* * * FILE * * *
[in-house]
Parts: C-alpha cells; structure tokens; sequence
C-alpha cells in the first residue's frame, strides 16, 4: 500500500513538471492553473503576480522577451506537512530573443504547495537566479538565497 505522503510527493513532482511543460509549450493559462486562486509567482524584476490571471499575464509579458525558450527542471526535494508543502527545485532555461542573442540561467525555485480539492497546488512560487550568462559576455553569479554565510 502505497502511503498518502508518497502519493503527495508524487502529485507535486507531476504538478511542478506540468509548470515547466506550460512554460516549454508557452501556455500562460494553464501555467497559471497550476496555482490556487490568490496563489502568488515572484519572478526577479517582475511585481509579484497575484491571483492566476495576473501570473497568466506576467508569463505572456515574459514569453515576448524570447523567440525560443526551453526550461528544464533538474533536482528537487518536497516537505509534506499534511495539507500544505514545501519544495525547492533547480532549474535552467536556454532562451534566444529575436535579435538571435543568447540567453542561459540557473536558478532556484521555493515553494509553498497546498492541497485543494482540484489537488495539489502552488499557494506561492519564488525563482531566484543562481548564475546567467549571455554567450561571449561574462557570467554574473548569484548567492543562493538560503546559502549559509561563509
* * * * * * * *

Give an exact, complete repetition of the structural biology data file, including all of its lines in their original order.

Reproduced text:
[in-house]
Parts: C-alpha cells; structure tokens; sequence
C-alpha cells in the first residue's frame, strides 16, 4: 500500500513538471492553473503576480522577451506537512530573443504547495537566479538565497 505522503510527493513532482511543460509549450493559462486562486509567482524584476490571471499575464509579458525558450527542471526535494508543502527545485532555461542573442540561467525555485480539492497546488512560487550568462559576455553569479554565510 502505497502511503498518502508518497502519493503527495508524487502529485507535486507531476504538478511542478506540468509548470515547466506550460512554460516549454508557452501556455500562460494553464501555467497559471497550476496555482490556487490568490496563489502568488515572484519572478526577479517582475511585481509579484497575484491571483492566476495576473501570473497568466506576467508569463505572456515574459514569453515576448524570447523567440525560443526551453526550461528544464533538474533536482528537487518536497516537505509534506499534511495539507500544505514545501519544495525547492533547480532549474535552467536556454532562451534566444529575436535579435538571435543568447540567453542561459540557473536558478532556484521555493515553494509553498497546498492541497485543494482540484489537488495539489502552488499557494506561492519564488525563482531566484543562481548564475546567467549571455554567450561571449561574462557570467554574473548569484548567492543562493538560503546559502549559509561563509